For diagnosis, physicians first conduct a physical exam to assess the patient’s symptoms, lifestyle, and medical history. Next, they complete a neurological exam to explore changes in reflexes, balance, vision, coordination, and other behaviors. After finishing the exams, physicians may require that patients complete certain imaging tests of the brain, such as magnetic resonance imaging (MRI) or computed tomography (CT) scans. From there, they can determine the location and size of the tumor. Following diagnosis, physicians can set up a care plan.

If the tumor is small and no symptoms are present, many physicians choose to simply monitor the patient’s condition over time to ensure the mass does not grow bigger. If a tumor is larger, patients may need surgery to have it removed and biopsied. Richmond University Medical Center has a Brain and Spine Center that specializes in treating brain tumors, as well as other brain disorders, spine disorders, and nervous system disorders. The team has the knowledge and resources to complete many surgical procedures for brain tumors, including:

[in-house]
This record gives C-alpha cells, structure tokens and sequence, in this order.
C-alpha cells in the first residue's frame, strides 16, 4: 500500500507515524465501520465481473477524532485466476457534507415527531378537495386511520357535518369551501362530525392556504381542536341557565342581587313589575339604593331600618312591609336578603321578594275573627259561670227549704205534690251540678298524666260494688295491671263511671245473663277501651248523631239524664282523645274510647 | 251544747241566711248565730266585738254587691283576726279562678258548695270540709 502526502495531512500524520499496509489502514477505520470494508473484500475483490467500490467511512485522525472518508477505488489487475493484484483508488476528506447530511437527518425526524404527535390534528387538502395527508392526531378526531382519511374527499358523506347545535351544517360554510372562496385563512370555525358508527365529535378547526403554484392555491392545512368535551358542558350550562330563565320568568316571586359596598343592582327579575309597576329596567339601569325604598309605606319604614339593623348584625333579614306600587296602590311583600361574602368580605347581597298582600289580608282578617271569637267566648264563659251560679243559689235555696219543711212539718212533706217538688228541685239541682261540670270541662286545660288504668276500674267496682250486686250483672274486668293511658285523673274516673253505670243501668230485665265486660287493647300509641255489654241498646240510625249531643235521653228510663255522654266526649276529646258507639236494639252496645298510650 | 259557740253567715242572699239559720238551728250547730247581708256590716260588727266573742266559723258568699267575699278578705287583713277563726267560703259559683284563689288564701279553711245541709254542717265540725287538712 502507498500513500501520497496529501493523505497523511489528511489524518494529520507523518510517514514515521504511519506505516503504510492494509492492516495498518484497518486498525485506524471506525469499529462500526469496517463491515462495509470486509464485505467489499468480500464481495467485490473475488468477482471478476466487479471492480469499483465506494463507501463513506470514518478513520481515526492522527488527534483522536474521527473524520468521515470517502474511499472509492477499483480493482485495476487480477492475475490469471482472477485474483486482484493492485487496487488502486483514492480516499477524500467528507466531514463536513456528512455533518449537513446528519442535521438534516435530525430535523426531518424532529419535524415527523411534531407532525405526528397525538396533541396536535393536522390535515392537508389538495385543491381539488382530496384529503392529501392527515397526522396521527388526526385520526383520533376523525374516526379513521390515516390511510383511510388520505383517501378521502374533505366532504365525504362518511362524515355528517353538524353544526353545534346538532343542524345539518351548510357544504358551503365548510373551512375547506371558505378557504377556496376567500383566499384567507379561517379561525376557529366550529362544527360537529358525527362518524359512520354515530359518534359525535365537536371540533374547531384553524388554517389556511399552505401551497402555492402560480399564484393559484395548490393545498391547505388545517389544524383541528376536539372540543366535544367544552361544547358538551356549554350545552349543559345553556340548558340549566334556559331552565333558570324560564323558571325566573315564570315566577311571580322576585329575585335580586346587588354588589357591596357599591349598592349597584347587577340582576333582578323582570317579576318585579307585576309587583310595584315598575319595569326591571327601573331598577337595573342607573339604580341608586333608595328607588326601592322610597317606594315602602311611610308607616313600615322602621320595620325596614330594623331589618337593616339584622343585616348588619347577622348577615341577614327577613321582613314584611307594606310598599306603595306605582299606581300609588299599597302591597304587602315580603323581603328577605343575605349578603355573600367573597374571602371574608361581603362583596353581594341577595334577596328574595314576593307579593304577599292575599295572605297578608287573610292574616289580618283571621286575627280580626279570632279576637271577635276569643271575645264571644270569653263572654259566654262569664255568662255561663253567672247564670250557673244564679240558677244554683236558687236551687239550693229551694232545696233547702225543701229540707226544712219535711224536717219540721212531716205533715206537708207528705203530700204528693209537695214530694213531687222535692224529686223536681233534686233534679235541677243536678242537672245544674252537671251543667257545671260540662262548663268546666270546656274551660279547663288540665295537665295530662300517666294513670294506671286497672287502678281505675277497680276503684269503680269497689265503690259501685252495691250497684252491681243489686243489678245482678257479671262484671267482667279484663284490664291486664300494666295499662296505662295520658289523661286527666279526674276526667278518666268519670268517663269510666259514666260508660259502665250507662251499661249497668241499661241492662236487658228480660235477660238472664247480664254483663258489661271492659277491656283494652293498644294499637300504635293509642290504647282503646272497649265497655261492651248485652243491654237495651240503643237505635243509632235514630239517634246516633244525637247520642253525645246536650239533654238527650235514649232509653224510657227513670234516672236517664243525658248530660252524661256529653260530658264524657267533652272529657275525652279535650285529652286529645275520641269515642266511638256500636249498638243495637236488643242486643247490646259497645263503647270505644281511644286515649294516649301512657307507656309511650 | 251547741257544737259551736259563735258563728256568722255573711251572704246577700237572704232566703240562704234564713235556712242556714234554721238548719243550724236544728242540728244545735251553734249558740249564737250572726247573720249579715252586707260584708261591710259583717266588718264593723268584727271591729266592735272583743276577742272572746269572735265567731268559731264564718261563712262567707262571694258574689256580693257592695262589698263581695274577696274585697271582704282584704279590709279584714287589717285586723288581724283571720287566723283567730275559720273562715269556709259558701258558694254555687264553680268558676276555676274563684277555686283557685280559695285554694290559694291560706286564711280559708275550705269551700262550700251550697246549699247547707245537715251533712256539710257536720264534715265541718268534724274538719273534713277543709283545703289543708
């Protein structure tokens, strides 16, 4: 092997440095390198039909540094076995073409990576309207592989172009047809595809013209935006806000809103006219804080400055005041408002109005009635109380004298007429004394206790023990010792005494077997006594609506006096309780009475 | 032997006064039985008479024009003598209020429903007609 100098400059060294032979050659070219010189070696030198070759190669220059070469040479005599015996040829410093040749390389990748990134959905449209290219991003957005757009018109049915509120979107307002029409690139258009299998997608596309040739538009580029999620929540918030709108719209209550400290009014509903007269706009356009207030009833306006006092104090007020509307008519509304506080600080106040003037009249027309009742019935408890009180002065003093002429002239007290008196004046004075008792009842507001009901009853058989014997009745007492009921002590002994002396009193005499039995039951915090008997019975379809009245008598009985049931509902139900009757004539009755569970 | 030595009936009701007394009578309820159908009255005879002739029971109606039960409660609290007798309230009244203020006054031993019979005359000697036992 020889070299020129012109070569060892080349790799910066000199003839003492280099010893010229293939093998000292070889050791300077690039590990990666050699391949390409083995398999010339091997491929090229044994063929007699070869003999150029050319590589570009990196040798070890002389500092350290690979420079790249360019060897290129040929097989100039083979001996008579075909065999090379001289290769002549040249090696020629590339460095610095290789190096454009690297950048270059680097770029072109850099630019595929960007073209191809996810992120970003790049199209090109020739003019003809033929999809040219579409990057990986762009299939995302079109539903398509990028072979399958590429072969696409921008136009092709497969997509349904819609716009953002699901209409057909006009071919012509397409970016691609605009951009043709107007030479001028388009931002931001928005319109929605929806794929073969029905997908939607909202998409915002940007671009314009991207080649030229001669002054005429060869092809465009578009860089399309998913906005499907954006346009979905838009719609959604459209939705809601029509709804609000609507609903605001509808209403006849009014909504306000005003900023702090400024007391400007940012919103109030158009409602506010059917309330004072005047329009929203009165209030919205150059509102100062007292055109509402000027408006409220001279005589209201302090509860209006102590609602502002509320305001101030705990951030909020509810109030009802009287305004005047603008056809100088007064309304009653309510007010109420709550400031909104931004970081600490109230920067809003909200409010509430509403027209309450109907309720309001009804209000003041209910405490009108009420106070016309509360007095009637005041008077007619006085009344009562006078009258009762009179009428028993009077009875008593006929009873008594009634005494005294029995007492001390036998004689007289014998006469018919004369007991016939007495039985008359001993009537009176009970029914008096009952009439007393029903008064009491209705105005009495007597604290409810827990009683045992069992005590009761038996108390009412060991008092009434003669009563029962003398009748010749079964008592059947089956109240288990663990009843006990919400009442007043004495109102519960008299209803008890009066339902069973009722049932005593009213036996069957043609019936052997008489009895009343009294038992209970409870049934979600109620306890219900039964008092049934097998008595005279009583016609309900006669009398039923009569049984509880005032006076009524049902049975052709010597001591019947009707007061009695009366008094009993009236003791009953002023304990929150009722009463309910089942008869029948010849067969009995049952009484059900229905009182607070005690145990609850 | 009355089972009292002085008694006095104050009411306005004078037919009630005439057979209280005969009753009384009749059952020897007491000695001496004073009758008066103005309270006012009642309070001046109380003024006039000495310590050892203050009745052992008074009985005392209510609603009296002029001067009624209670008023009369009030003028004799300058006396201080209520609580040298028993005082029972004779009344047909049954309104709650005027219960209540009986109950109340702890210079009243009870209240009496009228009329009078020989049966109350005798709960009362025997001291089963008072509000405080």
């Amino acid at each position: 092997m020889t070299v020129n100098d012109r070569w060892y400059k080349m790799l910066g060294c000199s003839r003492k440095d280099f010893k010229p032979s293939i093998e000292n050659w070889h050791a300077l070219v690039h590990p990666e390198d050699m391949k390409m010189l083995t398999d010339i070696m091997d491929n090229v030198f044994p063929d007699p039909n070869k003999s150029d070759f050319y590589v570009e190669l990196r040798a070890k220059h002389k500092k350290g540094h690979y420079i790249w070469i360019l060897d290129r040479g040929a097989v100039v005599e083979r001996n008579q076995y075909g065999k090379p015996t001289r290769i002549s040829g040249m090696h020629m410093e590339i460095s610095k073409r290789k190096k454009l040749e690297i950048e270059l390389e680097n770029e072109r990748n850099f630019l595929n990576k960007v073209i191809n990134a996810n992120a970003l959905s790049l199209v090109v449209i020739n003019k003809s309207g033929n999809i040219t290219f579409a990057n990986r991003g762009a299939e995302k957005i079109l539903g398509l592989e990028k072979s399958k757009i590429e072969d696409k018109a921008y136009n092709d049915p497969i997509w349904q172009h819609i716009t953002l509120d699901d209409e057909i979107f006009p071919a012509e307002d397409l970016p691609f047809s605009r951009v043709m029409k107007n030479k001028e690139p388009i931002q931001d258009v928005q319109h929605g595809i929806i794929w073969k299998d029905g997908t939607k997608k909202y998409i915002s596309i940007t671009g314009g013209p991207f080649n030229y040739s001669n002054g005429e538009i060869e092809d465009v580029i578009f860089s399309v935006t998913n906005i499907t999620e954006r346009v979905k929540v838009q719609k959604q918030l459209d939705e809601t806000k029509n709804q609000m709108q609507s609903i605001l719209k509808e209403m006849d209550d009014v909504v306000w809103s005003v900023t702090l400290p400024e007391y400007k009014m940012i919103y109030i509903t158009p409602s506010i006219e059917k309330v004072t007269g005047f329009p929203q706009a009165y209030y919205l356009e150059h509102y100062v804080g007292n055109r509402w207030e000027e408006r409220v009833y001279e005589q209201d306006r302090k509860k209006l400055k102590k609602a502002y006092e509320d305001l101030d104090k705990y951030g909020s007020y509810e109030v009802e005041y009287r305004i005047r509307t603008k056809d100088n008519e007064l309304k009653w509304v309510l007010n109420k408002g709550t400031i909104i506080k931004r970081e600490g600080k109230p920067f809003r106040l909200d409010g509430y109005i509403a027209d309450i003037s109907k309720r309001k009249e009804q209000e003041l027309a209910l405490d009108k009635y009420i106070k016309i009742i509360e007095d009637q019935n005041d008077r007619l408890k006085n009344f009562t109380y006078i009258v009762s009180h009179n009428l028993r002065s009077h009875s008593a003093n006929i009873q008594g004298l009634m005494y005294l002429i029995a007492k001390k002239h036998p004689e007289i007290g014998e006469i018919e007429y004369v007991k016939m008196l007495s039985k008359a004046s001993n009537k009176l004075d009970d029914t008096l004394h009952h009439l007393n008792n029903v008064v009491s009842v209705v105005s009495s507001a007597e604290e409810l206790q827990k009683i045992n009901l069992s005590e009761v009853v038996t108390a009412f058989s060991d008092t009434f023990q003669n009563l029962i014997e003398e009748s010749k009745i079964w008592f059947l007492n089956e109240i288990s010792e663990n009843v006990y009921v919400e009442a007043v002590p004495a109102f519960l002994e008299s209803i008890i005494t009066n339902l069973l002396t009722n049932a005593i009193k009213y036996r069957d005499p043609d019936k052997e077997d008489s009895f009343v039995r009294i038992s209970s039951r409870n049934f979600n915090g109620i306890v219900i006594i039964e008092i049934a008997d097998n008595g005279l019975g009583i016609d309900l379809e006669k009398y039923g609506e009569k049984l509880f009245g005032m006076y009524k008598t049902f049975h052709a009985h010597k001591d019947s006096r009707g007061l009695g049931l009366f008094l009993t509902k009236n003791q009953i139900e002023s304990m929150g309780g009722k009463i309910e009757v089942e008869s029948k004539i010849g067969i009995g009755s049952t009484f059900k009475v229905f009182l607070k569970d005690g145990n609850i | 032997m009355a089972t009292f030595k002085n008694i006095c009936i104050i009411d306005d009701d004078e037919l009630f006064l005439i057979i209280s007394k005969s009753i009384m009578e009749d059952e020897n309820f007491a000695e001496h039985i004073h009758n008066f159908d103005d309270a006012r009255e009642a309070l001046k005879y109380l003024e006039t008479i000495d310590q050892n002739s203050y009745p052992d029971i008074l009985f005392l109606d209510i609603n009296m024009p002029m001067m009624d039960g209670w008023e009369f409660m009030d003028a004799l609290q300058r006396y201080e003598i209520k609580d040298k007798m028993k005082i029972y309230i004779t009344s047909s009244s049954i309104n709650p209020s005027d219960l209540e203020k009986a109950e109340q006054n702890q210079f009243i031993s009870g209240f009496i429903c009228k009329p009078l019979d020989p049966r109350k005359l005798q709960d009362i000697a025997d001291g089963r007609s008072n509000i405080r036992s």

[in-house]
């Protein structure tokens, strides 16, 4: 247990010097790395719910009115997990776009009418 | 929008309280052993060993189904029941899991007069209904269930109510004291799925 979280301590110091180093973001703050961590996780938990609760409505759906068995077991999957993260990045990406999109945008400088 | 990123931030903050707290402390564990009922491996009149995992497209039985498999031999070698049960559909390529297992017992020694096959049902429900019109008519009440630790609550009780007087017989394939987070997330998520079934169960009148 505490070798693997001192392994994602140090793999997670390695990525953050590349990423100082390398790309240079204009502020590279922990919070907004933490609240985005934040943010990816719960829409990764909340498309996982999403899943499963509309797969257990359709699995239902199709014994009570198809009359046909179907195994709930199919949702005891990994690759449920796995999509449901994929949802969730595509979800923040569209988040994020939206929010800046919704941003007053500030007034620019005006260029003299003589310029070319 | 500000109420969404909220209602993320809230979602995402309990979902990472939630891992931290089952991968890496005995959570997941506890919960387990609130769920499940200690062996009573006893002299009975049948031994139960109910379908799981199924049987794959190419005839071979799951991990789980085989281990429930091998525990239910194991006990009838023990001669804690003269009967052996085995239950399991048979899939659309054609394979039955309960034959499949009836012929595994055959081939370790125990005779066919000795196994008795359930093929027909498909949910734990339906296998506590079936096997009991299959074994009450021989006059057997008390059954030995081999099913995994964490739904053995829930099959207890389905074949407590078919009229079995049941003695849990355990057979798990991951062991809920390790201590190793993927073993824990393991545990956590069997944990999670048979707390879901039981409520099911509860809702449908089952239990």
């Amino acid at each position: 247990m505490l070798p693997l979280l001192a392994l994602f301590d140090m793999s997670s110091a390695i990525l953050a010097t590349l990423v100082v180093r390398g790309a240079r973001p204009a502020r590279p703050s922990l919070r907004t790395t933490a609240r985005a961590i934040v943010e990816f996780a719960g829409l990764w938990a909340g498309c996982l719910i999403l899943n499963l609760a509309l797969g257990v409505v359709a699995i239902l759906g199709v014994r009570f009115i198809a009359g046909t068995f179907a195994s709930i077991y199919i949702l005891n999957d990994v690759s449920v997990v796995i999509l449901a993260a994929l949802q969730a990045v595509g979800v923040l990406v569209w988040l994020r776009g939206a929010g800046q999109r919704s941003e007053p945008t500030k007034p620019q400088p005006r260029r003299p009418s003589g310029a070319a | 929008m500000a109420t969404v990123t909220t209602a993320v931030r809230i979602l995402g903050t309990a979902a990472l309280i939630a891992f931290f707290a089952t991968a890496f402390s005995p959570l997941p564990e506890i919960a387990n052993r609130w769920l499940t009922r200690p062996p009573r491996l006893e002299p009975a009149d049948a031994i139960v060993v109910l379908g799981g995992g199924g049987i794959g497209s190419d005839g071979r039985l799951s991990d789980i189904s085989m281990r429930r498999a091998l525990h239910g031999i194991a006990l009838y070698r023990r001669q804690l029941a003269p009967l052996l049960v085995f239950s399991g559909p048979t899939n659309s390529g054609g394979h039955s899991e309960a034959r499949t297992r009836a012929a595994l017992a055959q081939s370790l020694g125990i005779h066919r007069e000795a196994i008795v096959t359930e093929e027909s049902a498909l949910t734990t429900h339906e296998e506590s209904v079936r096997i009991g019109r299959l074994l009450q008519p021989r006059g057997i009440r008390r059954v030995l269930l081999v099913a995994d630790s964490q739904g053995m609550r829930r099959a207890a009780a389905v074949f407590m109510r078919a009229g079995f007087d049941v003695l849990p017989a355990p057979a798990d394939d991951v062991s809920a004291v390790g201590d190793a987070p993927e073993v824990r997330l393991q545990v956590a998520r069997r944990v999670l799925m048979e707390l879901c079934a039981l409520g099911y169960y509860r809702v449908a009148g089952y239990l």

A craniotomy is a neurological procedure that involves opening the skull to directly expose the brain. Surgeons remove the top portion of the skull to access the tumor fully. They then work to remove the tumor from the brain, tissues, and other brain systems. Depending on the area in which the tumor grows, some craniotomies may be performed while the patient is awake – although they do not feel pain. This allows surgeons to ensure they are not harming important brain functions during surgery.


Stereotactic radiosurgery is a tumor treatment that combines traditional surgery methods with radiation therapy. Unlike traditional surgeries, surgeons do not need to make an incision to complete treatment. Instead, high-energy, focused radiation beams are shot at the tumor through the skin.

Minimally Invasive Brain Surgery

If a brain tumor is in an area that is easy to access from natural body crevices, surgeons can complete minimally invasive brain surgery. This is an ideal treatment option for those diagnosed with skull base tumors. During the procedure, surgeons use advanced tools to remove tumors from the brain through the nose or other natural crevices. Surgeons insert specialized tools as well as a camera to see the tumor and brain structures.